NEW D-MAX /MUX /COLORADO FORUM

NEW D-MAX /MUX /COLORADO FORUM
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PostPosted: Sat Oct 06, 2018 5:17 pm 
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Joined: Tue Dec 20, 2016 9:45 am
Posts: 50
Location: QLD, Australia
Hey guys.

I'll be purchasing a 40mm suspension kit (Dobinson's springs/Bilstein shocks) in the near future and fitting them myself.

I'm a qualified heavy diesel mechanic and have done enough of this in the past, but the kicker is that due to my new job ive been off the tools/any kind of that work for about 5 years. So is there any particular 'funnies' with working on new diesels? (I used to work on much older diesels, Leylands/Volvos/CATs etc, so the whole DPF/EGR/ABS/Traction control/Computer sensor things is relatively new to me).

As its only a 40mm lift im not fitting a diff drop (I'll be fitting FWH's at the same time) and am fairly confident I will not need to space down the tailshaft or put wedges under the rear spring packs to fix(?) the input angle of the tailshaft-diff

I'll take a heap of photos throughout the process so it can maybe be a sticky for others who want to have a crack.

Cheers


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PostPosted: Sat Oct 06, 2018 6:34 pm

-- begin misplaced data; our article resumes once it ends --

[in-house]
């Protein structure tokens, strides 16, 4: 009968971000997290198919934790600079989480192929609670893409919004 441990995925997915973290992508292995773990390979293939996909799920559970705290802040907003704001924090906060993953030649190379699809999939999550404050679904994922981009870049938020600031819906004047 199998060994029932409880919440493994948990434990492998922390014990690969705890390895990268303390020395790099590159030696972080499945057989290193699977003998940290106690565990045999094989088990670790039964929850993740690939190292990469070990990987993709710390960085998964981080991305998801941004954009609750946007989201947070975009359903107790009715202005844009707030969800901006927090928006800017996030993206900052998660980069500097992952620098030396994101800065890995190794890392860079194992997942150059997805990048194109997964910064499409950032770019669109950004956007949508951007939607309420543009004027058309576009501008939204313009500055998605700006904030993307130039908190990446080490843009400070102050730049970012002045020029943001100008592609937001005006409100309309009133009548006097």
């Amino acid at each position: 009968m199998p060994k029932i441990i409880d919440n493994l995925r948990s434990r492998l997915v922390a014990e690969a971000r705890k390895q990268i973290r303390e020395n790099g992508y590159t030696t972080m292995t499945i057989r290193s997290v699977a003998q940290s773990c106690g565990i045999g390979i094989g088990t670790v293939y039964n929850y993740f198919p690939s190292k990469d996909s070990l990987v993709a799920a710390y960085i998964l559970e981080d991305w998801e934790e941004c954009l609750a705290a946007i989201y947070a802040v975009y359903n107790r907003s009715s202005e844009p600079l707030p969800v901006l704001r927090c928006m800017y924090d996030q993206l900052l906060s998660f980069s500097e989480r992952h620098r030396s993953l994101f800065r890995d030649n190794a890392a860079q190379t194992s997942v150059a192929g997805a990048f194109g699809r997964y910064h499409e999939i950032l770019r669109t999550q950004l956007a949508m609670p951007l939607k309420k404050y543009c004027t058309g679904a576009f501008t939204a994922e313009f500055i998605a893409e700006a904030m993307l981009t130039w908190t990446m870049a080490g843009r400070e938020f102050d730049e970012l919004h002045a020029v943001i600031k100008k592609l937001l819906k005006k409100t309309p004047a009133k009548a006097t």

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Joined: Sat Oct 12, 2013 5:36 pm
Posts: 1402
Depending on the leaf springs and how they end up holding your diff pinion attitude after the fitting, will determine if you require and angle adjustment of the rear axle. If possible, I would measure the front and rear uni drive angles with a digital angle gauge while it is STD. THEN you have something to compare to after susp fitting. All unis should run around 3 degrees, maybe a bit more. They should also be near to the same angle to cancel out tailshaft rotational vibes and not destroy the diff pinion. IMHO.most will require adjustment by wedges.
Generally the lowering of the rear axle increases the drive angle at a rate of 3x any change in the front uni, therefore correction is probably best.